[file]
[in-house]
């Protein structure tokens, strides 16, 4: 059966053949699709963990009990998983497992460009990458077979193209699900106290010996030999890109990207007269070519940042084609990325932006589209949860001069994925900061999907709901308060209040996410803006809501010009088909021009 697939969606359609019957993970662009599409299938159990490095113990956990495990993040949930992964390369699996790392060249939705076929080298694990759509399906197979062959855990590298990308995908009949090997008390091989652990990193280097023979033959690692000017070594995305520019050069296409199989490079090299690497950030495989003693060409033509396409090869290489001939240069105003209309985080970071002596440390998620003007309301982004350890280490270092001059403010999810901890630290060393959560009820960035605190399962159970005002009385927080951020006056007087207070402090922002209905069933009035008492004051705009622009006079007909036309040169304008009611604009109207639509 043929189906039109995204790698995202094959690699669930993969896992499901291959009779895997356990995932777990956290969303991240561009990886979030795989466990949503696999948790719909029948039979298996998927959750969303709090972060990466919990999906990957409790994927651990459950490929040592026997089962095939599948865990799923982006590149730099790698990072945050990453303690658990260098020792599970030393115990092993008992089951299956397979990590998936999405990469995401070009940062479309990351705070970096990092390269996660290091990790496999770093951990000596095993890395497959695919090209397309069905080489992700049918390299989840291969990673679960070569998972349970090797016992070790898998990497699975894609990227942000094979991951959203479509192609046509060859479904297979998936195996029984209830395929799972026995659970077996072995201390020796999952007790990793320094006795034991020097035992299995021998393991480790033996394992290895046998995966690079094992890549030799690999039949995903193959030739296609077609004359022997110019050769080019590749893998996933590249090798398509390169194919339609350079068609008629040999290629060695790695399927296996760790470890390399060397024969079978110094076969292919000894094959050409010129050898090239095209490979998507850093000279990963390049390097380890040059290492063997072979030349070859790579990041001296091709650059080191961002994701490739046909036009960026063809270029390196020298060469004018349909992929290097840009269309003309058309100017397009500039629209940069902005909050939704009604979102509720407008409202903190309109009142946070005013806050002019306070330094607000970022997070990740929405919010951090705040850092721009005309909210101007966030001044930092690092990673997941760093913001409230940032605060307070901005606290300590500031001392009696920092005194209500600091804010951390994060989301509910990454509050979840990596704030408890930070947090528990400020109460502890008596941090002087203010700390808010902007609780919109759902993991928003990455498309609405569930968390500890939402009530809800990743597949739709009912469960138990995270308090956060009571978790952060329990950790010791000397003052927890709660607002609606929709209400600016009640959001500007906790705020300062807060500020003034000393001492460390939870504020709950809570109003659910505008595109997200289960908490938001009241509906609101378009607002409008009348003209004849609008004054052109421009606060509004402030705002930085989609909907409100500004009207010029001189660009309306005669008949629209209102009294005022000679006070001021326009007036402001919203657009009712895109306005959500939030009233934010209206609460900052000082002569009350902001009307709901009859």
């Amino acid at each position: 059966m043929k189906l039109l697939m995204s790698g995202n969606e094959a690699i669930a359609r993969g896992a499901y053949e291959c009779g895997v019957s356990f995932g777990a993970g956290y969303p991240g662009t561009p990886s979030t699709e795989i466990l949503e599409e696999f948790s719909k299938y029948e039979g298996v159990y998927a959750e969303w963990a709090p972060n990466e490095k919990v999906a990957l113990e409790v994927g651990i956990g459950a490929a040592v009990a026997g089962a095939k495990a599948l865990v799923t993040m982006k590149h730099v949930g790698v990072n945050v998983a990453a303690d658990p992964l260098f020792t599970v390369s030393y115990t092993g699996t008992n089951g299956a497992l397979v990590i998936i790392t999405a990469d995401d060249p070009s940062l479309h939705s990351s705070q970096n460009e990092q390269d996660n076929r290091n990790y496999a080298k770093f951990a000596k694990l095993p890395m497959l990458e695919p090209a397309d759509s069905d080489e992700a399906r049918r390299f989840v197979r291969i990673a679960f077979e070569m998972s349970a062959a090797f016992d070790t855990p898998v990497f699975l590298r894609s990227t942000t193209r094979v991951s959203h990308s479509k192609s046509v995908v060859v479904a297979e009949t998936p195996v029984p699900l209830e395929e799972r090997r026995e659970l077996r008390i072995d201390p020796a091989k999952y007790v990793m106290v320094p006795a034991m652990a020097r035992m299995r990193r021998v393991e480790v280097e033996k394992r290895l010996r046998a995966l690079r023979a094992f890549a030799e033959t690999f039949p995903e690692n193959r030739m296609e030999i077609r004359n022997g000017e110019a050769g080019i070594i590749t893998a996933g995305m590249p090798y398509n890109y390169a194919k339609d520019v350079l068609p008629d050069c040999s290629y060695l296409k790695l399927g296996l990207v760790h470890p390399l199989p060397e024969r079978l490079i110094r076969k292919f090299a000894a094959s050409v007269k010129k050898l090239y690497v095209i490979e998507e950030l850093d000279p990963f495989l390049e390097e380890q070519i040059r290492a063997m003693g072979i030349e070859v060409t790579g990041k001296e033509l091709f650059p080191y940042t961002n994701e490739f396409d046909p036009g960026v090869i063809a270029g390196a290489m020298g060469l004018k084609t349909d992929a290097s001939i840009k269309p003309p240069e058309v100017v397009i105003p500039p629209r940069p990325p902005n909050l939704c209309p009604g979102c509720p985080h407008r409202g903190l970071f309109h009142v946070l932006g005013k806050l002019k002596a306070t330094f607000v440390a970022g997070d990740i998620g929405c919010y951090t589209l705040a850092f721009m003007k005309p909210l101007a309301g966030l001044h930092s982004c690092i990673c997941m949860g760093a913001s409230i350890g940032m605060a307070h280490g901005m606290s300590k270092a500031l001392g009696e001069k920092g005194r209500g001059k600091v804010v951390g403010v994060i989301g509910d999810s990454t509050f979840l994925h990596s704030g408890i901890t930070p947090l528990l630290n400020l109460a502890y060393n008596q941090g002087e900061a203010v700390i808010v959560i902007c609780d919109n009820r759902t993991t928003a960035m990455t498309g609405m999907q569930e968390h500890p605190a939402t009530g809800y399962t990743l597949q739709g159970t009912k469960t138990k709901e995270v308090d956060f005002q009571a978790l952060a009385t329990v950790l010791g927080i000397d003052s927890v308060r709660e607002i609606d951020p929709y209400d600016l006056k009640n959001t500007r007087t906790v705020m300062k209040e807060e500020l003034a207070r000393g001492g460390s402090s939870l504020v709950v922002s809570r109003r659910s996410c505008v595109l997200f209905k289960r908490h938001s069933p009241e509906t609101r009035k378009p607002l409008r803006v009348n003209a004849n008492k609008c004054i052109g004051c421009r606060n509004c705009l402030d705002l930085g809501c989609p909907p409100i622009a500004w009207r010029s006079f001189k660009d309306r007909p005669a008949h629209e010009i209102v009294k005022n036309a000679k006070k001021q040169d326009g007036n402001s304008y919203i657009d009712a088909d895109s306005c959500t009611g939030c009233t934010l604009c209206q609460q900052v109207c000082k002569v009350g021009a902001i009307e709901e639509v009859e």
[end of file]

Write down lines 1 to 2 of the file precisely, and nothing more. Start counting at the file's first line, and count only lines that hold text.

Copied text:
[in-house]
């Protein structure tokens, strides 16, 4: 059966053949699709963990009990998983497992460009990458077979193209699900106290010996030999890109990207007269070519940042084609990325932006589209949860001069994925900061999907709901308060209040996410803006809501010009088909021009 697939969606359609019957993970662009599409299938159990490095113990956990495990993040949930992964390369699996790392060249939705076929080298694990759509399906197979062959855990590298990308995908009949090997008390091989652990990193280097023979033959690692000017070594995305520019050069296409199989490079090299690497950030495989003693060409033509396409090869290489001939240069105003209309985080970071002596440390998620003007309301982004350890280490270092001059403010999810901890630290060393959560009820960035605190399962159970005002009385927080951020006056007087207070402090922002209905069933009035008492004051705009622009006079007909036309040169304008009611604009109207639509 043929189906039109995204790698995202094959690699669930993969896992499901291959009779895997356990995932777990956290969303991240561009990886979030795989466990949503696999948790719909029948039979298996998927959750969303709090972060990466919990999906990957409790994927651990459950490929040592026997089962095939599948865990799923982006590149730099790698990072945050990453303690658990260098020792599970030393115990092993008992089951299956397979990590998936999405990469995401070009940062479309990351705070970096990092390269996660290091990790496999770093951990000596095993890395497959695919090209397309069905080489992700049918390299989840291969990673679960070569998972349970090797016992070790898998990497699975894609990227942000094979991951959203479509192609046509060859479904297979998936195996029984209830395929799972026995659970077996072995201390020796999952007790990793320094006795034991020097035992299995021998393991480790033996394992290895046998995966690079094992890549030799690999039949995903193959030739296609077609004359022997110019050769080019590749893998996933590249090798398509390169194919339609350079068609008629040999290629060695790695399927296996760790470890390399060397024969079978110094076969292919000894094959050409010129050898090239095209490979998507850093000279990963390049390097380890040059290492063997072979030349070859790579990041001296091709650059080191961002994701490739046909036009960026063809270029390196020298060469004018349909992929290097840009269309003309058309100017397009500039629209940069902005909050939704009604979102509720407008409202903190309109009142946070005013806050002019306070330094607000970022997070990740929405919010951090705040850092721009005309909210101007966030001044930092690092990673997941760093913001409230940032605060307070901005606290300590500031001392009696920092005194209500600091804010951390994060989301509910990454509050979840990596704030408890930070947090528990400020109460502890008596941090002087203010700390808010902007609780919109759902993991928003990455498309609405569930968390500890939402009530809800990743597949739709009912469960138990995270308090956060009571978790952060329990950790010791000397003052927890709660607002609606929709209400600016009640959001500007906790705020300062807060500020003034000393001492460390939870504020709950809570109003659910505008595109997200289960908490938001009241509906609101378009607002409008009348003209004849609008004054052109421009606060509004402030705002930085989609909907409100500004009207010029001189660009309306005669008949629209209102009294005022000679006070001021326009007036402001919203657009009712895109306005959500939030009233934010209206609460900052000082002569009350902001009307709901009859």